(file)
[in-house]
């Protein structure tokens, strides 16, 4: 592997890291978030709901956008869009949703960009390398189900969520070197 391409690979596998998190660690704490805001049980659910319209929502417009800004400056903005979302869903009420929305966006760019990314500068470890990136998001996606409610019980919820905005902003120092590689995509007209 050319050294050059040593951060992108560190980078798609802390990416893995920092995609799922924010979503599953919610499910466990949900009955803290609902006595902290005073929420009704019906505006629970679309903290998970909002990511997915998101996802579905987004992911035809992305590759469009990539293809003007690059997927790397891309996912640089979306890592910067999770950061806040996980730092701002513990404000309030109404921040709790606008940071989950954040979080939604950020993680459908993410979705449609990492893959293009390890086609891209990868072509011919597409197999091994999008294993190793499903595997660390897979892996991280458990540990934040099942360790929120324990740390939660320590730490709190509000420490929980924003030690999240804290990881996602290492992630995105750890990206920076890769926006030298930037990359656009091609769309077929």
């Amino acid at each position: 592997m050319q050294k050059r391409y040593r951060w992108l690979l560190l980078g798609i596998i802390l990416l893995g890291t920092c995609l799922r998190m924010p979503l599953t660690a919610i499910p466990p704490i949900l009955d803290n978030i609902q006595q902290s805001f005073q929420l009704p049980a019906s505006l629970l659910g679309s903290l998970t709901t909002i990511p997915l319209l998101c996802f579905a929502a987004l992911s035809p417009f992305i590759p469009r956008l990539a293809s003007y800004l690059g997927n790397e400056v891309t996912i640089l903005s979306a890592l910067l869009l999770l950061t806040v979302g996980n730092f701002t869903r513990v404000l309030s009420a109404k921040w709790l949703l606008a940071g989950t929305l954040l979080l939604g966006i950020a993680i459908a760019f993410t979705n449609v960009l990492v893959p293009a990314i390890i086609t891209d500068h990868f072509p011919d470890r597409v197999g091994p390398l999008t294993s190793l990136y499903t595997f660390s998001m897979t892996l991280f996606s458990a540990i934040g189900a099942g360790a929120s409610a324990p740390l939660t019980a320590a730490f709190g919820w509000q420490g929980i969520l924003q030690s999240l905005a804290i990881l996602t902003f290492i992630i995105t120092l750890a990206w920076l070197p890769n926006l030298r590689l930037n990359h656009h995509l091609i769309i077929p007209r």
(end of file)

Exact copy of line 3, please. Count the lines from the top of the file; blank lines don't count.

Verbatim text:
């Amino acid at each position: 592997m050319q050294k050059r391409y040593r951060w992108l690979l560190l980078g798609i596998i802390l990416l893995g890291t920092c995609l799922r998190m924010p979503l599953t660690a919610i499910p466990p704490i949900l009955d803290n978030i609902q006595q902290s805001f005073q929420l009704p049980a019906s505006l629970l659910g679309s903290l998970t709901t909002i990511p997915l319209l998101c996802f579905a929502a987004l992911s035809p417009f992305i590759p469009r956008l990539a293809s003007y800004l690059g997927n790397e400056v891309t996912i640089l903005s979306a890592l910067l869009l999770l950061t806040v979302g996980n730092f701002t869903r513990v404000l309030s009420a109404k921040w709790l949703l606008a940071g989950t929305l954040l979080l939604g966006i950020a993680i459908a760019f993410t979705n449609v960009l990492v893959p293009a990314i390890i086609t891209d500068h990868f072509p011919d470890r597409v197999g091994p390398l999008t294993s190793l990136y499903t595997f660390s998001m897979t892996l991280f996606s458990a540990i934040g189900a099942g360790a929120s409610a324990p740390l939660t019980a320590a730490f709190g919820w509000q420490g929980i969520l924003q030690s999240l905005a804290i990881l996602t902003f290492i992630i995105t120092l750890a990206w920076l070197p890769n926006l030298r590689l930037n990359h656009h995509l091609i769309i077929p007209r």